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UK Companies Admit Sanctions Breach - But What is Next?

A shrewd Freedom of Information request by Pinsent Masons that revealed many UK companies are violating Russia-related sanctions led to an interesting development. Much remains unclear, however. The penalties have yet to be spelled out, nor the process by which the Treasury plans to assess individual cases. What qualifies as an “honest mistake”? What level of “relevant efforts and checks” will constitute “potential mitigating factors when assessing a breach”? 

Many UK companies will have to undertake special efforts to determine with confidence the extent of the problem in the further reaches of their own organisations and supply chains, especially where both touch on jurisdictions that are not subject to Western sanctions. The incentive to find ways around sanctions remains powerful, and the regulation weak, at least in its practical application. But the need for companies to understand their true risk grows ever more acute, especially where there is a potential connection to Russia’s state-owned natural resources, whose profits help to prop up Putin’s regime, or with its defence sector, which contributes to warfare in Ukraine.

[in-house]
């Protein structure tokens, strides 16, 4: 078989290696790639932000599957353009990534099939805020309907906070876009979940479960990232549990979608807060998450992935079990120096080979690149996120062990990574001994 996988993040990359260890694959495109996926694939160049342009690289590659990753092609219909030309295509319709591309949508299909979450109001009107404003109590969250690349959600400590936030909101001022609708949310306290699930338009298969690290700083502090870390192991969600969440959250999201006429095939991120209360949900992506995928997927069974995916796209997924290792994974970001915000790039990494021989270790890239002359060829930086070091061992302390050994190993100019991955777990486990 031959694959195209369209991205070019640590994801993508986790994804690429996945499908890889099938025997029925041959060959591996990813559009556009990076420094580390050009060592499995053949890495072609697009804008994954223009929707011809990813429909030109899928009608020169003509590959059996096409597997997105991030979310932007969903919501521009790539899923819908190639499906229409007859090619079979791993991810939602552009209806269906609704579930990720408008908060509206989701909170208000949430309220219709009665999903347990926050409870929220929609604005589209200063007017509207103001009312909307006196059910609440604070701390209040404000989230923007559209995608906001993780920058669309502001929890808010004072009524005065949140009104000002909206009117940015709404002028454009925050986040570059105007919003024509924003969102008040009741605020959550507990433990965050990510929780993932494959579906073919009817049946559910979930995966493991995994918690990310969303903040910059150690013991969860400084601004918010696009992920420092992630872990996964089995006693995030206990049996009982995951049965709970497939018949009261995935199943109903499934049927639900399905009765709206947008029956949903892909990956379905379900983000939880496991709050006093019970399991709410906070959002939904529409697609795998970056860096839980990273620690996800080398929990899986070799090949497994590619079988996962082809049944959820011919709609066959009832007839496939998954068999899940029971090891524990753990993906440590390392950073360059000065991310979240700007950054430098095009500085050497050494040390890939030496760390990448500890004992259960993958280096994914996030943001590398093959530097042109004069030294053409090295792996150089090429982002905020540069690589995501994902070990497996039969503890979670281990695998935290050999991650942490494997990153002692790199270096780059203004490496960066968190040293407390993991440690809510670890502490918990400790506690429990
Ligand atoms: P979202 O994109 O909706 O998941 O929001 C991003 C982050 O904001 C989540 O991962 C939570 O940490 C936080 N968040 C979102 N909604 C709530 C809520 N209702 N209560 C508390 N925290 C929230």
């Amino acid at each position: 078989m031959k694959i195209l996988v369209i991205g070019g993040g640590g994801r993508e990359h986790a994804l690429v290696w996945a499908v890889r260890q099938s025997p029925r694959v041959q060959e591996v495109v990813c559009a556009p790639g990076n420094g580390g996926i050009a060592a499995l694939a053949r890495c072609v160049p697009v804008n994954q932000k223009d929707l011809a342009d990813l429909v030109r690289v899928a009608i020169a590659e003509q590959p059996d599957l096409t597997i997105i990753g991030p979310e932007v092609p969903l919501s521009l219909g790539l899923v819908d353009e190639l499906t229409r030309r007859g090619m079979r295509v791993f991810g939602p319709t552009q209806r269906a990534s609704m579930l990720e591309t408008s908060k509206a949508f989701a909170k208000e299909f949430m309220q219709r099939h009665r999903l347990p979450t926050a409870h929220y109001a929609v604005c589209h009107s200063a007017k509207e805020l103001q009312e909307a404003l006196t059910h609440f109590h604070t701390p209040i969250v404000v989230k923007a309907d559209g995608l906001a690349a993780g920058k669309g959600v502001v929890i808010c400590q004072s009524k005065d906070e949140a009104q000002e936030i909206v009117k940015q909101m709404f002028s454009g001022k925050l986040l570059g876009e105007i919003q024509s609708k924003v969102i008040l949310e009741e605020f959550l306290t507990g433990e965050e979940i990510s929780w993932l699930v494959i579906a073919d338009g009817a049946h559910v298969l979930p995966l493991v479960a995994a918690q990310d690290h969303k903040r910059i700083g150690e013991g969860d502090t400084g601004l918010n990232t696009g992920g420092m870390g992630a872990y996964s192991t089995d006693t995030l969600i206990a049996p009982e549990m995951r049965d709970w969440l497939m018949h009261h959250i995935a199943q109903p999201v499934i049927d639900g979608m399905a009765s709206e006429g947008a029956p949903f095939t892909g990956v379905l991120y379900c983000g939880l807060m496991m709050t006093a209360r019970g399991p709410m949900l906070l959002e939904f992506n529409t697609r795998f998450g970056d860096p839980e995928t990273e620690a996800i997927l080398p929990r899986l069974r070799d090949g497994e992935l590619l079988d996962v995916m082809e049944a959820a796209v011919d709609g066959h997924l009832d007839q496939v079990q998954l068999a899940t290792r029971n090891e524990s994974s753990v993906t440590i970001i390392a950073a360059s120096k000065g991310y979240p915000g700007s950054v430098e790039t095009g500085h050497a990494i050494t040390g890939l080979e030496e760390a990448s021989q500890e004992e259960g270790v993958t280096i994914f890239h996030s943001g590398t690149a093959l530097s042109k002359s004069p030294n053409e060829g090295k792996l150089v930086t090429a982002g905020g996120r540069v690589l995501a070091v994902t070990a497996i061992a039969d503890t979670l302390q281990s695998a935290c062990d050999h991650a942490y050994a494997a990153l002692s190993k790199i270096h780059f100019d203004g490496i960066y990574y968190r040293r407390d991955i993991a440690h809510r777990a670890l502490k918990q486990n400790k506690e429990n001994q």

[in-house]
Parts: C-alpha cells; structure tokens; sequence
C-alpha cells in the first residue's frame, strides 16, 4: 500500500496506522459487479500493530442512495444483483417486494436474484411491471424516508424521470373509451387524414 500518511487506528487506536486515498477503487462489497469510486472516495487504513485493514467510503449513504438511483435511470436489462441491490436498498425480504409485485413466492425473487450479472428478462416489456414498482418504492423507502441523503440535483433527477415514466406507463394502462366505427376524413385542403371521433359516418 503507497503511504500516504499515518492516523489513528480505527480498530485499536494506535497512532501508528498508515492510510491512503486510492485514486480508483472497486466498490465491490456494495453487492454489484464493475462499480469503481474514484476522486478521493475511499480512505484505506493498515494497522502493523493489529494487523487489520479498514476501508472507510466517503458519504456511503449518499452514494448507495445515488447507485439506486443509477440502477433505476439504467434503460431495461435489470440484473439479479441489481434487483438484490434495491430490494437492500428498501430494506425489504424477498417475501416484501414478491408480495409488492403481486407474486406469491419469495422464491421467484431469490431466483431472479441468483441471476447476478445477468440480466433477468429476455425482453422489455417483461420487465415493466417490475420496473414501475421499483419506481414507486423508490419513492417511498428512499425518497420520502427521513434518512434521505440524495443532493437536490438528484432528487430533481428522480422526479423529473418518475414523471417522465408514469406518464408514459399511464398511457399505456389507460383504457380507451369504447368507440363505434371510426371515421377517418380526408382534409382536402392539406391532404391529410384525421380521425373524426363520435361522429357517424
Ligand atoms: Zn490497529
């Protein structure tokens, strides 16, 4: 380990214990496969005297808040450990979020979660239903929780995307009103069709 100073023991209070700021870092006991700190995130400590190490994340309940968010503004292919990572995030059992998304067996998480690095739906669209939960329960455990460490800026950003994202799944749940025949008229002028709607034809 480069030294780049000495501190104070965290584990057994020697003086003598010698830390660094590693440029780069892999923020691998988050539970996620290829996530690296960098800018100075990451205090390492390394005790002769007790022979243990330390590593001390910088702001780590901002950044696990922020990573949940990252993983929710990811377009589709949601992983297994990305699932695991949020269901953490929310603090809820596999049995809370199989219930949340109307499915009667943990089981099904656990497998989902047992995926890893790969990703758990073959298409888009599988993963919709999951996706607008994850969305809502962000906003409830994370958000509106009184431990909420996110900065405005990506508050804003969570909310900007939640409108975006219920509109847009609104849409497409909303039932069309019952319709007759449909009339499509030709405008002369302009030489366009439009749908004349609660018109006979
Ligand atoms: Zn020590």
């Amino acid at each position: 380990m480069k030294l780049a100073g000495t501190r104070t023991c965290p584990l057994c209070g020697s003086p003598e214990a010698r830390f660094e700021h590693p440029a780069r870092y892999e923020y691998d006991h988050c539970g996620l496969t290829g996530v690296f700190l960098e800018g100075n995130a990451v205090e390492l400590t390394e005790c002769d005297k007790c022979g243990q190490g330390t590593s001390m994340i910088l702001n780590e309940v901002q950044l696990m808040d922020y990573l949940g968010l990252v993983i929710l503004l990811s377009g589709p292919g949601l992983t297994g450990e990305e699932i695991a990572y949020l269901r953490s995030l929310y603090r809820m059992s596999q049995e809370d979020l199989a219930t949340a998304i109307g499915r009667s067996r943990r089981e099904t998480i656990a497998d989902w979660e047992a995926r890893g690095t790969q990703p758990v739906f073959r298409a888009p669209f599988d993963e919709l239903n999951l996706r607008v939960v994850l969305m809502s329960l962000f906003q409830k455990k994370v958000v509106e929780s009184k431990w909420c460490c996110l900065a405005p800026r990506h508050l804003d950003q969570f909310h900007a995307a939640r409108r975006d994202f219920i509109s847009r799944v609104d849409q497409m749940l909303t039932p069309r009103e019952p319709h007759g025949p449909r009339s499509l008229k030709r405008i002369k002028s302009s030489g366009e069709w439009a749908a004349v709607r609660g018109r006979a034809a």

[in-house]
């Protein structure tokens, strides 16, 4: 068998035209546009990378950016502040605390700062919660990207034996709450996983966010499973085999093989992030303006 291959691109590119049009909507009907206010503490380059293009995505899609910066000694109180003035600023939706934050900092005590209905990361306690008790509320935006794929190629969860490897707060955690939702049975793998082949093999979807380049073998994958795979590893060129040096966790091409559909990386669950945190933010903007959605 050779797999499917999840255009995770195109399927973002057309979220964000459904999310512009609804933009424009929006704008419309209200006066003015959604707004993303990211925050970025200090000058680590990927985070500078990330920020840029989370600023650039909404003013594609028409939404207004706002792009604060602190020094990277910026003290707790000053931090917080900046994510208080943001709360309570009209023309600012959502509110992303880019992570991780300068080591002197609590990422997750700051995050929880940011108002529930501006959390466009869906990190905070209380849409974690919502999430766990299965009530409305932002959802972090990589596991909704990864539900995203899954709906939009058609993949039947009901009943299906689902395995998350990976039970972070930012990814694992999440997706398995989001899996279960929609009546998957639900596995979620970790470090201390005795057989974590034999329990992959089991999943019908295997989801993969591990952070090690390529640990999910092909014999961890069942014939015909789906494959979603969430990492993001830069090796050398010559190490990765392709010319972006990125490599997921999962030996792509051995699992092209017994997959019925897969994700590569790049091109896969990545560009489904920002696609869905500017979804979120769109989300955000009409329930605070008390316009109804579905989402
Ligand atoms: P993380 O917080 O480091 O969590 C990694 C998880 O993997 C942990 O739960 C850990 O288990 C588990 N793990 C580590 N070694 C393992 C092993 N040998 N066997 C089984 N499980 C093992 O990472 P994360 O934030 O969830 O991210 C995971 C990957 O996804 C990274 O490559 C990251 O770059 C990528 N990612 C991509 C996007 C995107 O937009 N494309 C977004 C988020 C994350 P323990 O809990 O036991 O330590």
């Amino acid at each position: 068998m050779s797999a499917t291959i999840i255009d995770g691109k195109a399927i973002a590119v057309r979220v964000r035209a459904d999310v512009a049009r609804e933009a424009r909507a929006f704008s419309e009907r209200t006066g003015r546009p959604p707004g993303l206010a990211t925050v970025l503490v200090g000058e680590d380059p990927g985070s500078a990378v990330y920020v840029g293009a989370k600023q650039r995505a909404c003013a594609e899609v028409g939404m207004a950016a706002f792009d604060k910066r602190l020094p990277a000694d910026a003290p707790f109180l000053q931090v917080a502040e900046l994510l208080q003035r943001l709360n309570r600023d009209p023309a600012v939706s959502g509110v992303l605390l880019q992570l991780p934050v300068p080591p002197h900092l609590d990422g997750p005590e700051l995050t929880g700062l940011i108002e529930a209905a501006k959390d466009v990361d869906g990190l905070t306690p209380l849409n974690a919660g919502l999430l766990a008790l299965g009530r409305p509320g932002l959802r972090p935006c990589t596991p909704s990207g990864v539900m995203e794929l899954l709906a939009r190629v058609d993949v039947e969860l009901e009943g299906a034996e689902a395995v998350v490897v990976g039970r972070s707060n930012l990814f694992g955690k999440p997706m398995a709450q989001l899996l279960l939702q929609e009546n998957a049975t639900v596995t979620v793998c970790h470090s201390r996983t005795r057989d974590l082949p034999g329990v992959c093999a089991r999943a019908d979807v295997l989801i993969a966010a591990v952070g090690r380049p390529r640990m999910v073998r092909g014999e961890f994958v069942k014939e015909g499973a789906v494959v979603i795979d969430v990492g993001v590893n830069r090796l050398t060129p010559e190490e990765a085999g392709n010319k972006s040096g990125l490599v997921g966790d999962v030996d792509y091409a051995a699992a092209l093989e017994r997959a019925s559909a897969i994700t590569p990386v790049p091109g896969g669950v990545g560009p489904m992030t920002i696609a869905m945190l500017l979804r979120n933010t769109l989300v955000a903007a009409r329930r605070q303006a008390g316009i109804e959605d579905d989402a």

A total of 127 companies had voluntarily disclosed sanctions violations to the UK government as of May 17, according to a freedom of information request submitted to HM Treasury and seen by the Financial Times. By voluntarily admitting breaches and co-operating with investigations, businesses can reduce government penalties.


russia, sanctions, breach